Recently, I saw an article on MLB.com where Nationals manager Dave Martinez says he “has no beef with Bryce Harper” after the outfielder jogged “most likely out of frustration” during a routine double play. He went on to say that he would have a discussion with Harper over the lack of hustle.
Now, I might be new to this whole posting thing but I am not new to the sport of baseball. I have been watching it my entire life and it frequently plays leapfrog with hockey for being my favorite sport. I also remember as a child playing little league that we were always told to “run it out” when it came to any batted ball. Didn’t matter if it went right to a player, you ran it out.
What happened where so many of these players forget simple basics like this? Not saying that all of them are guilty but I see so many instances where a guy just lollygags his way down the line on a pop-up, or my personal favorite, stand in the batters box thinking you just hit a home run and you end up with a single because you didn’t start running immediately. Had the batter taken off from the beginning, they could have had a double or even triple depending on speed. But instead, much like in football, the player had to take a few moments to revel in their own glory over a fairly routine play. If you want to admire a home run that clears the stadium itself, feel free. That doesn’t happen often.
I don’t care how much money these guys are making while playing a game. Not talking about the Mets vs. Nationals game. I’m talking about the fact that they make millions of dollars playing a game that children can play too. When you break down some of these salaries, they make more money per at bat than some people will make their entire year.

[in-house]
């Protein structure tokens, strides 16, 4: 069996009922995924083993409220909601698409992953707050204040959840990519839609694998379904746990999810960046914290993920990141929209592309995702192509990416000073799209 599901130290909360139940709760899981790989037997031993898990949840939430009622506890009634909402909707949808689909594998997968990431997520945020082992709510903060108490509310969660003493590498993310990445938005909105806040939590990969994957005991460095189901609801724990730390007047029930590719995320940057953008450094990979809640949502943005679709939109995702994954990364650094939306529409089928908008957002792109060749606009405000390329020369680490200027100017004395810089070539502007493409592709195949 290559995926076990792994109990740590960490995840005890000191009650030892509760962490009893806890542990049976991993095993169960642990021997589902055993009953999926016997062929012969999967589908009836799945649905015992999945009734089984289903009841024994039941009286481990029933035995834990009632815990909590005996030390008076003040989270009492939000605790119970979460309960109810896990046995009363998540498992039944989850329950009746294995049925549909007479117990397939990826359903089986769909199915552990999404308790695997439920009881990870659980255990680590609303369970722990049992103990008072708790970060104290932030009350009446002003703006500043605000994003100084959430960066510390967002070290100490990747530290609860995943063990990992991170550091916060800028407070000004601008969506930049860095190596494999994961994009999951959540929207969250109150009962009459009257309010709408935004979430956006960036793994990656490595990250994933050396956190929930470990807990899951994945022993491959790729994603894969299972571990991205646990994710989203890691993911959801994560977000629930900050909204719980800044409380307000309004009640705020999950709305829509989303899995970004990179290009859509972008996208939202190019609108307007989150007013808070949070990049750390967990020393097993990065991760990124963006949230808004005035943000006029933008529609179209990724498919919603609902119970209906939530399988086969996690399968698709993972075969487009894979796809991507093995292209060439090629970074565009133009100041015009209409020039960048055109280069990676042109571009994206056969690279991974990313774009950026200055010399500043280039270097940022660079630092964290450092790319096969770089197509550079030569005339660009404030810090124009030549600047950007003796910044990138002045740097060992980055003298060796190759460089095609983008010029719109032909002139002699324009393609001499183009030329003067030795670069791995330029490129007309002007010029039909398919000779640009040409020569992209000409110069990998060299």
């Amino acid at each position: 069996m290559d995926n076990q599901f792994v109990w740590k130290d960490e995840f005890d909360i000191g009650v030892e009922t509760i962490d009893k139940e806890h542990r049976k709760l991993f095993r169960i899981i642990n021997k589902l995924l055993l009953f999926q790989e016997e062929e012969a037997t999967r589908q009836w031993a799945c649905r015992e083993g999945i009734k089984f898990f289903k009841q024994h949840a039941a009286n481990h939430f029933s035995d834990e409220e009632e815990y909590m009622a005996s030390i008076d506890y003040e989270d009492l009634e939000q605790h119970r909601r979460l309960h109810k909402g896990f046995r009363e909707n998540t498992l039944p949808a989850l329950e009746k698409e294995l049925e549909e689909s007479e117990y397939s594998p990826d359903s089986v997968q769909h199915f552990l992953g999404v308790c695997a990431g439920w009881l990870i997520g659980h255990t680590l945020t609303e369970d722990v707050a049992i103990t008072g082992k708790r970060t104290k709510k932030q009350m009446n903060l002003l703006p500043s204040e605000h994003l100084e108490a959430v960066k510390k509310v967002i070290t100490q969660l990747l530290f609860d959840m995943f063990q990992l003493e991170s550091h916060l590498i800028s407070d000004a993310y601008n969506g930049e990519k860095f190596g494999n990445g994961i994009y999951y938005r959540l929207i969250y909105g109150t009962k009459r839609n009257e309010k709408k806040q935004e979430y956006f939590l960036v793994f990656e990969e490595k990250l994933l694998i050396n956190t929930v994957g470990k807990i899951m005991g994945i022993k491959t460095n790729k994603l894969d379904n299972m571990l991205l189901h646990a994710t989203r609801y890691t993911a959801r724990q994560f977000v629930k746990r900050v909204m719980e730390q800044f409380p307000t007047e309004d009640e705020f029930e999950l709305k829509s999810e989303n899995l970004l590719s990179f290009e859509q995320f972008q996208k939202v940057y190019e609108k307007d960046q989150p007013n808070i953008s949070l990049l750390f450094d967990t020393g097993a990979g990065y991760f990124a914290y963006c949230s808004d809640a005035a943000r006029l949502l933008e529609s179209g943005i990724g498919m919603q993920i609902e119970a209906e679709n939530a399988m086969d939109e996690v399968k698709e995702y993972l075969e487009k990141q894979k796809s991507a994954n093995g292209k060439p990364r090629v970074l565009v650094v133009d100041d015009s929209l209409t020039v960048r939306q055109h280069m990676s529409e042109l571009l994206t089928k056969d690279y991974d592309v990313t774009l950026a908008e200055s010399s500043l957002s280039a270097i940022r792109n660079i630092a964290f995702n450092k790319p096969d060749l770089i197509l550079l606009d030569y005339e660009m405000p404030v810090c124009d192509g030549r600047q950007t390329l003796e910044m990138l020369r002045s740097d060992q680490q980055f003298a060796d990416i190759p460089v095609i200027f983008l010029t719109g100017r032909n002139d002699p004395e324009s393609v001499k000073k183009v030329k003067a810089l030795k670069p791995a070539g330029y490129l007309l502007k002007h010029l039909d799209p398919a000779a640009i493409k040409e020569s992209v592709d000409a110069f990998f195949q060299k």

With that kind of money, frustration or no, you need to hustle. And honestly, money has nothing to do with it. It’s your job. No one else can decide when or if they want to do their best at the job. We don’t get that luxury.
From a practical standpoint, the more hustle you display on the bases and the faster that you run down to first, the more pressure you put on the defenders. The second baseman was able to completely set his feet and throw to first in the same way that he would play catch with his kid. There was no urgency in the throw because there was no need to have any urgency. Meanwhile, had Harper actually hustled down the line, it puts more pressure to make a better throw. Not saying he would have been safe on such a sharply hit ground ball, but running hard down the line maybe makes you get beat by a step rather than 10 feet.
In the end, you’re paid to perform and not be lazy because you feel frustrated or things aren’t going your way. Sometimes you gotta keep working hard to make your own breaks happen.